For me, the results were absolute. With the first sips, it alleviated my nausea. I sipped small amounts throughout the day. When I tried to eat or drink things and they made me feel nauseated, I sipped some white grape juice and it immediately alleviated the nausea. It is Tuesday morning and I am feeling nauseated from my breakfast and I am wishing that I didn't run out of white grape juice last night. I wasn't going to get any more but I may change my mind shortly. I don't know how it may affect other varieties and symptoms of the flu, but it has helped greatly with nausea and that in itself has been wonderful.

    Debby

    Zofran works for me

    Just wanted to say thank you for your informative site regarding stomach viruses.  I have emetophobia and also have three small children (7,5, and 3) and we have had two rounds of norovirus here in the past two years.  They were AWFUL and so I am very conscious of trying to avoid another round as long as possible!

    Anyway, I wanted to mention to you that the prescription drug Zofran does help avoiding vomiting during a stomach virus.  I keep it on hand and start taking it religiously when anyone in the house starts to throw up.  I felt very sick both times everyone in the family got norovirus, but neither time did I throw up.  It is a LIFESAVER for me, because I have a very, very bad case of emet.  I think I'd have to leave the house otherwise!
     
    ~Tamie

    Advice from a mother of 6.

    My name is Julie, and I am a mother of 6. I
    happened to stumble onto your website in a desperate attempt to get more
    information on these dreaded bugs.  We are currently in the midst of our
    Feb./March round of stomach virus.  Five of my six children are now over
    the worst of it, but I will be laying awake tonight, waiting for that
    tell-tale coughing and gagging to signal that child #6 has begun to
    suffer.  I've been emetophobic ever since I can remember.  Being a mother
    for the past 14 years has really kicked it into high gear.  Like you, I
    would love nothing more than to have all stomach viruses eliminated from
    earth.  I have been tempted to keep my family home during the months of
    Feb./March and October/November.  We already homeschool, so I could
    actually pull that one off, but as long as my husband is going to work, it
    would be pointless.  I am horrified that most people are back at work or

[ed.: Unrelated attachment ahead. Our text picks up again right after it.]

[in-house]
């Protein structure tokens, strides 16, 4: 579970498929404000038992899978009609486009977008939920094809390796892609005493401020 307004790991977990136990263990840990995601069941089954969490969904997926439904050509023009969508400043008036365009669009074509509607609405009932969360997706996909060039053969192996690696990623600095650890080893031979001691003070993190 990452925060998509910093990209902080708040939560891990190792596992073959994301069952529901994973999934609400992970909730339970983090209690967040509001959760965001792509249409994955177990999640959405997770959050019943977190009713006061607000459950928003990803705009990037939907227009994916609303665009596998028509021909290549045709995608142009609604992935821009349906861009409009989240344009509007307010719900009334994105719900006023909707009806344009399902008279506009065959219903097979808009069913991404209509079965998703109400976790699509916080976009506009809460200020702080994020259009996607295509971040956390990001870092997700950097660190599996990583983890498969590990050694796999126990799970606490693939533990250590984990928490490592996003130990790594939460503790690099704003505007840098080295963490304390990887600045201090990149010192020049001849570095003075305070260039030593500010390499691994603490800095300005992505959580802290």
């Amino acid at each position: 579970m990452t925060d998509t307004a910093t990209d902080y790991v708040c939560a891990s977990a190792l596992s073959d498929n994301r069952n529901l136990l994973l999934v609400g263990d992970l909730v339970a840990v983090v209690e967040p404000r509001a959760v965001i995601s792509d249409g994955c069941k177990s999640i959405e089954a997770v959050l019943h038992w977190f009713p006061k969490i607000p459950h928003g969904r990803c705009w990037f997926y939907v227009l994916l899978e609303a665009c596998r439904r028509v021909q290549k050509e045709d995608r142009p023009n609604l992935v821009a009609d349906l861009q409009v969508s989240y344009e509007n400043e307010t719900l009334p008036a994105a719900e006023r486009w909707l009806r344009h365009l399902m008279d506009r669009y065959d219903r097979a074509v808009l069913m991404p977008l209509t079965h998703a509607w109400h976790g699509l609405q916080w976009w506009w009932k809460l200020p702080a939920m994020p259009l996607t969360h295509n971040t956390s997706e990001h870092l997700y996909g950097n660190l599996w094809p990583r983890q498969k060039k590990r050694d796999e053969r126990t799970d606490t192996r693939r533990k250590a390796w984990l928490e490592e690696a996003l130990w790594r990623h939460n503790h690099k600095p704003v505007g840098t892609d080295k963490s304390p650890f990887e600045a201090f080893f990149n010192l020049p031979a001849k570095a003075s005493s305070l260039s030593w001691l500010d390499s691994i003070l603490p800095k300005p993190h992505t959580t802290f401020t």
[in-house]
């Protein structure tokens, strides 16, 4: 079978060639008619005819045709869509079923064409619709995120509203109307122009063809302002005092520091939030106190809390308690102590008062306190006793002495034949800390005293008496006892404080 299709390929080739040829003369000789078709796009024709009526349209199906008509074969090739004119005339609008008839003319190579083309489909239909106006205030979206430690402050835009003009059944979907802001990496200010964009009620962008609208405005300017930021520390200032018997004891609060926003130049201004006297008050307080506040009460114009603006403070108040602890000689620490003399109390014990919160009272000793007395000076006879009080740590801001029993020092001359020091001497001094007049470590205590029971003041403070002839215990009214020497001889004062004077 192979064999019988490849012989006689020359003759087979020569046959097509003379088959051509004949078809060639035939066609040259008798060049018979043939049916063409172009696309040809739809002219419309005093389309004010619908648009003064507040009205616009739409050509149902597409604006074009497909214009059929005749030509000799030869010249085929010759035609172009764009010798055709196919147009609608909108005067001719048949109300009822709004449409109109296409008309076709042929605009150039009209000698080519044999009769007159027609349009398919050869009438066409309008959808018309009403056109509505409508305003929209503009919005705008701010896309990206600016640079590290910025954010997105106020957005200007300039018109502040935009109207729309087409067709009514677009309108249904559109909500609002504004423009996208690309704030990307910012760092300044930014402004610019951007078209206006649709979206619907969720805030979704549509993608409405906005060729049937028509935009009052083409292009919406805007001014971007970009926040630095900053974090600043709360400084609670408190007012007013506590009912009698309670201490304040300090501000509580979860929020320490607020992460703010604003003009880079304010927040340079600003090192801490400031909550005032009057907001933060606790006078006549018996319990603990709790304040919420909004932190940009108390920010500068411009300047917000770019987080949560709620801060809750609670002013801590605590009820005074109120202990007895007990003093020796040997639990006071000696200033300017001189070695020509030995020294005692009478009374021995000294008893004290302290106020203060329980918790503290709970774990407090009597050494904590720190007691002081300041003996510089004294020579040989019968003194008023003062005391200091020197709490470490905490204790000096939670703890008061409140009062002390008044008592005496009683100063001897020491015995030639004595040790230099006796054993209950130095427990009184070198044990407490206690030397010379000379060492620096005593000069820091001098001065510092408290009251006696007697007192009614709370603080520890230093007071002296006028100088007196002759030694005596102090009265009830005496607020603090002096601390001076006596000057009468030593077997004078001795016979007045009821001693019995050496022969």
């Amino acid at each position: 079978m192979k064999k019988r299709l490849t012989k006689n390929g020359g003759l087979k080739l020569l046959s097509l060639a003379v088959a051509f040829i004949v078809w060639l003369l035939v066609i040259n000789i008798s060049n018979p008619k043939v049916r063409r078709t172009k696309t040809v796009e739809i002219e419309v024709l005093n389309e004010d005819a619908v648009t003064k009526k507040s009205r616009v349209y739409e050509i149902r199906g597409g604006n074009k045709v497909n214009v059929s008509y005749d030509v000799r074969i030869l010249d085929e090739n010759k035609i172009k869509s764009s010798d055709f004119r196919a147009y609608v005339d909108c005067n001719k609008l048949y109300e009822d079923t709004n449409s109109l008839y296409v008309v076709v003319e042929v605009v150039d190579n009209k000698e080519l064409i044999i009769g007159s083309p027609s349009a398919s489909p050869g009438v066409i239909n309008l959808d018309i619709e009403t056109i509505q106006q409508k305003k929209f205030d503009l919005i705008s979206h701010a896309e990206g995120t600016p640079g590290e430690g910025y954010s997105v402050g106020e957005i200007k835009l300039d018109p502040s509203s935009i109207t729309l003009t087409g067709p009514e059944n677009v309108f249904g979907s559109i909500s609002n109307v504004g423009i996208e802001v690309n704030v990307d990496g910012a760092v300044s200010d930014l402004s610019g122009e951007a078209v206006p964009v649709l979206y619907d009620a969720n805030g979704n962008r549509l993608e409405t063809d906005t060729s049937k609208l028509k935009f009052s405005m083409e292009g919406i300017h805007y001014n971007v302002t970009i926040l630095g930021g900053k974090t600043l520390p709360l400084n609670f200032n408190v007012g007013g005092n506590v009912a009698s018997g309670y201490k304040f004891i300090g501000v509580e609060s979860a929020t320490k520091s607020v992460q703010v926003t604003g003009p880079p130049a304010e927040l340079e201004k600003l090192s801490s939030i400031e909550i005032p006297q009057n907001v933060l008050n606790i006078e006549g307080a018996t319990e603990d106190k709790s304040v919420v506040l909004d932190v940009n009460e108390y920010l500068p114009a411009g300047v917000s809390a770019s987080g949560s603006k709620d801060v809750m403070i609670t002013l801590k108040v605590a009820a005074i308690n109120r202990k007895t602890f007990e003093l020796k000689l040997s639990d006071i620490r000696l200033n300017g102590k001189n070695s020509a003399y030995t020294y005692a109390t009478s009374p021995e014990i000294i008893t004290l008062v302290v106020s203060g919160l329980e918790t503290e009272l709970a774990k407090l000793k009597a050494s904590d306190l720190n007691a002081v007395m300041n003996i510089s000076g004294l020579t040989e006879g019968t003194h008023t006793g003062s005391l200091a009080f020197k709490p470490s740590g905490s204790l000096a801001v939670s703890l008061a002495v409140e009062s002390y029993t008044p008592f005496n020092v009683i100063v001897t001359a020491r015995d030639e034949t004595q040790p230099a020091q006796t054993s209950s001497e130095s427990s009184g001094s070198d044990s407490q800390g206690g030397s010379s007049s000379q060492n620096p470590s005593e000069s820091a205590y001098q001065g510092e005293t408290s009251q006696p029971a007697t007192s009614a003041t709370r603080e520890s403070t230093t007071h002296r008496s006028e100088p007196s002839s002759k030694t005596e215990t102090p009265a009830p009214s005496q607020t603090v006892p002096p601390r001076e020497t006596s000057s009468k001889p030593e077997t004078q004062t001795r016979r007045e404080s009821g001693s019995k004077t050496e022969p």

school the moment they feel better.  I've read the same information you
    have about being contagous afterwards, and I try to allow 3 days before
    exposure to anyone outside our family.
    I'll share what I've compiled from our many experiences with rotavirus and
    her friends.
    My most recent observation was that the kids that got sick in the late
    afternoon or evening (6pm till 8:30pm) were the ones who vomited many more
    times and for a much longer period.  Usually 10 hours of every 30 min. or
    so)  My two children that started vomiting in the early morning hours (4am
    and 5:30am) each puked 2 times and were feeling great within 3-4 hours.  I
    have to wonder if this had something to do with the amount of food in
    their system to begin with.  I don't know.  I only allow small ice chips
    while they are still actively vomiting, although they will no doubt be
    begging for a big drink of ice water toward the end.  Once they've had a
    nice long break from vomiting, I will let them take small sips of gatoraid
    or iced ginger tea.  To make this, I thinly slice several rounds of fresh
    ginger root and place it in a small saucepan.  Cover with 3 cups water and
    simmer with lid on for atleast 1/2 hour.  I pour the hot liquid (remove
    ginger pieces) over a plain cheap tea bag, and allow to steep for a couple
    minutes.  Only add the bare minimum of sweetener, and then pour over ice.
    Other items that sound good are jello (cut up into small cubes) and if
    there hasn't been severe diarrhea, some cold pears, peeled and cut up.
    Other little tricks I've learned over the years, and this is if I have
    some reason to believe it's headed our way.
    1. Keep girls hair up off their face at night.  A soft pony tail worn high
    on the head will not interfere with sleep, but it will keep their hair out
    of the puke, and might help you avoid giving a shower in the middle of the
    night.
    2. Have a bucket with a wet rag ready at the side of my bed.  In my
    experience, a sick kid will usually find mom before the toilet, so this
    way I can usually avoid a major clean up, and have more time to comfort
    the sicky.